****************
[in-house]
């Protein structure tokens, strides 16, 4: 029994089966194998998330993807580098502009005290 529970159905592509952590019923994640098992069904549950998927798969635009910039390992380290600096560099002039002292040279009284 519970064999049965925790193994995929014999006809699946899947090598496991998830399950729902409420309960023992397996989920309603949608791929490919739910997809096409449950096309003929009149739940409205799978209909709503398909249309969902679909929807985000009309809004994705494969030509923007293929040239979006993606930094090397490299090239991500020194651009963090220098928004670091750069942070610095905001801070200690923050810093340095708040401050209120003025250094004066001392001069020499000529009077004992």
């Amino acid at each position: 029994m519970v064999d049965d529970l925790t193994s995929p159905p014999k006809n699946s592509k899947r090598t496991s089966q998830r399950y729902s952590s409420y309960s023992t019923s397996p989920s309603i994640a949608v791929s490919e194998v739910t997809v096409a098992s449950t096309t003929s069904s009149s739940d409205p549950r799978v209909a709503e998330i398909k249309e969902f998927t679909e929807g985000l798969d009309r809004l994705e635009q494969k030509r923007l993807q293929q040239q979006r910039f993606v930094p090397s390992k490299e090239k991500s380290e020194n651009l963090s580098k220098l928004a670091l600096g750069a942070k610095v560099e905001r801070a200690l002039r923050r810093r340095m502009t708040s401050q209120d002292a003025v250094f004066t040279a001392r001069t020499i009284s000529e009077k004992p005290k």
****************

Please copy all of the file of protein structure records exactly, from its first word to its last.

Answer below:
[in-house]
């Protein structure tokens, strides 16, 4: 029994089966194998998330993807580098502009005290 529970159905592509952590019923994640098992069904549950998927798969635009910039390992380290600096560099002039002292040279009284 519970064999049965925790193994995929014999006809699946899947090598496991998830399950729902409420309960023992397996989920309603949608791929490919739910997809096409449950096309003929009149739940409205799978209909709503398909249309969902679909929807985000009309809004994705494969030509923007293929040239979006993606930094090397490299090239991500020194651009963090220098928004670091750069942070610095905001801070200690923050810093340095708040401050209120003025250094004066001392001069020499000529009077004992």
């Amino acid at each position: 029994m519970v064999d049965d529970l925790t193994s995929p159905p014999k006809n699946s592509k899947r090598t496991s089966q998830r399950y729902s952590s409420y309960s023992t019923s397996p989920s309603i994640a949608v791929s490919e194998v739910t997809v096409a098992s449950t096309t003929s069904s009149s739940d409205p549950r799978v209909a709503e998330i398909k249309e969902f998927t679909e929807g985000l798969d009309r809004l994705e635009q494969k030509r923007l993807q293929q040239q979006r910039f993606v930094p090397s390992k490299e090239k991500s380290e020194n651009l963090s580098k220098l928004a670091l600096g750069a942070k610095v560099e905001r801070a200690l002039r923050r810093r340095m502009t708040s401050q209120d002292a003025v250094f004066t040279a001392r001069t020499i009284s000529e009077k004992p005290k």